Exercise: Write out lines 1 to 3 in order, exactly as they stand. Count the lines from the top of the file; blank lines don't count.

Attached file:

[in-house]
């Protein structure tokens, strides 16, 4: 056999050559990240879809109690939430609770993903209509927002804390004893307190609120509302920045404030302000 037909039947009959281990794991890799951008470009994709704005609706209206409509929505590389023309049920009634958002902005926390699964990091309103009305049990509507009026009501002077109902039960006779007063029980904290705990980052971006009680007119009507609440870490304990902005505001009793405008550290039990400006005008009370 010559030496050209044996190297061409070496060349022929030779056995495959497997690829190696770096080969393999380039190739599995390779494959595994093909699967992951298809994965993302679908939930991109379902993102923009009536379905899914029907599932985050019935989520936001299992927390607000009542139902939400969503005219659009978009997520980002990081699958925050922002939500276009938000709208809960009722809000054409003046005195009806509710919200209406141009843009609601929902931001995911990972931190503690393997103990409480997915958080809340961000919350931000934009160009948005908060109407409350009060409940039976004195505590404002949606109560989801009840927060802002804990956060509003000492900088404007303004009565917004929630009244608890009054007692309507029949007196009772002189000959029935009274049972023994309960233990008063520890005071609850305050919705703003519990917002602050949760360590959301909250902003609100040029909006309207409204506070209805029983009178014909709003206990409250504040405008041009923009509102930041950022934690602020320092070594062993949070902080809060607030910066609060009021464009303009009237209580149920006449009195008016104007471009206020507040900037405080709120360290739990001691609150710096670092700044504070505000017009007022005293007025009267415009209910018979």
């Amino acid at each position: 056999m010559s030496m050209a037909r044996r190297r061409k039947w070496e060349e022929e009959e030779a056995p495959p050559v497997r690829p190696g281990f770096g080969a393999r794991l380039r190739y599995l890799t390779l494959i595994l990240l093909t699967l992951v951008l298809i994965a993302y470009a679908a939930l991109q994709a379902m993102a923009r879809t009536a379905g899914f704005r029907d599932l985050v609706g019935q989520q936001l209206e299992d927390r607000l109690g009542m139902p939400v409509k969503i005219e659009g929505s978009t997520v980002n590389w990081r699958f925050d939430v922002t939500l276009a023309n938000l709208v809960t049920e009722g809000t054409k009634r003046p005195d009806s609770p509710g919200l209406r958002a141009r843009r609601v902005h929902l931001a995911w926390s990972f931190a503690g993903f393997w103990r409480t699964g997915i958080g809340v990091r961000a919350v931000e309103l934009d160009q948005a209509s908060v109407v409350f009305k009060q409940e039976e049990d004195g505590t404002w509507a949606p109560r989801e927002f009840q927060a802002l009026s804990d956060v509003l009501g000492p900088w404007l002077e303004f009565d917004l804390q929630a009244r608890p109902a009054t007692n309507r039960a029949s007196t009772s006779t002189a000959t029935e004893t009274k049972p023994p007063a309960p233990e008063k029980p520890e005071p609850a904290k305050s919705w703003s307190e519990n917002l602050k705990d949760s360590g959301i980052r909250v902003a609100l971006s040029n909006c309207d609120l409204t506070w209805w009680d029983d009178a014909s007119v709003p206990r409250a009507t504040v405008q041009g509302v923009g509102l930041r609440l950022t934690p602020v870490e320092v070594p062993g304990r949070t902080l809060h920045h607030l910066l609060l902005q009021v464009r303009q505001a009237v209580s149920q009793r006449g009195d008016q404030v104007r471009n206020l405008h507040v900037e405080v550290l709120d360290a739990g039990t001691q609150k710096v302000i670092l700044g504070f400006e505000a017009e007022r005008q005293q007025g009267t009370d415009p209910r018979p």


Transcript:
[in-house]
């Protein structure tokens, strides 16, 4: 056999050559990240879809109690939430609770993903209509927002804390004893307190609120509302920045404030302000 037909039947009959281990794991890799951008470009994709704005609706209206409509929505590389023309049920009634958002902005926390699964990091309103009305049990509507009026009501002077109902039960006779007063029980904290705990980052971006009680007119009507609440870490304990902005505001009793405008550290039990400006005008009370 010559030496050209044996190297061409070496060349022929030779056995495959497997690829190696770096080969393999380039190739599995390779494959595994093909699967992951298809994965993302679908939930991109379902993102923009009536379905899914029907599932985050019935989520936001299992927390607000009542139902939400969503005219659009978009997520980002990081699958925050922002939500276009938000709208809960009722809000054409003046005195009806509710919200209406141009843009609601929902931001995911990972931190503690393997103990409480997915958080809340961000919350931000934009160009948005908060109407409350009060409940039976004195505590404002949606109560989801009840927060802002804990956060509003000492900088404007303004009565917004929630009244608890009054007692309507029949007196009772002189000959029935009274049972023994309960233990008063520890005071609850305050919705703003519990917002602050949760360590959301909250902003609100040029909006309207409204506070209805029983009178014909709003206990409250504040405008041009923009509102930041950022934690602020320092070594062993949070902080809060607030910066609060009021464009303009009237209580149920006449009195008016104007471009206020507040900037405080709120360290739990001691609150710096670092700044504070505000017009007022005293007025009267415009209910018979």
């Amino acid at each position: 056999m010559s030496m050209a037909r044996r190297r061409k039947w070496e060349e022929e009959e030779a056995p495959p050559v497997r690829p190696g281990f770096g080969a393999r794991l380039r190739y599995l890799t390779l494959i595994l990240l093909t699967l992951v951008l298809i994965a993302y470009a679908a939930l991109q994709a379902m993102a923009r879809t009536a379905g899914f704005r029907d599932l985050v609706g019935q989520q936001l209206e299992d927390r607000l109690g009542m139902p939400v409509k969503i005219e659009g929505s978009t997520v980002n590389w990081r699958f925050d939430v922002t939500l276009a023309n938000l709208v809960t049920e009722g809000t054409k009634r003046p005195d009806s609770p509710g919200l209406r958002a141009r843009r609601v902005h929902l931001a995911w926390s990972f931190a503690g993903f393997w103990r409480t699964g997915i958080g809340v990091r961000a919350v931000e309103l934009d160009q948005a209509s908060v109407v409350f009305k009060q409940e039976e049990d004195g505590t404002w509507a949606p109560r989801e927002f009840q927060a802002l009026s804990d956060v509003l009501g000492p900088w404007l002077e303004f009565d917004l804390q929630a009244r608890p109902a009054t007692n309507r039960a029949s007196t009772s006779t002189a000959t029935e004893t009274k049972p023994p007063a309960p233990e008063k029980p520890e005071p609850a904290k305050s919705w703003s307190e519990n917002l602050k705990d949760s360590g959301i980052r909250v902003a609100l971006s040029n909006c309207d609120l409204t506070w209805w009680d029983d009178a014909s007119v709003p206990r409250a009507t504040v405008q041009g509302v923009g509102l930041r609440l950022t934690p602020v870490e320092v070594p062993g304990r949070t902080l809060h920045h607030l910066l609060l902005q009021v464009r303009q505001a009237v209580s149920q009793r006449g009195d008016q404030v104007r471009n206020l405008h507040v900037e405080v550290l709120d360290a739990g039990t001691q609150k710096v302000i670092l700044g504070f400006e505000a017009e007022r005008q005293q007025g009267t009370d415009p209910r018979p």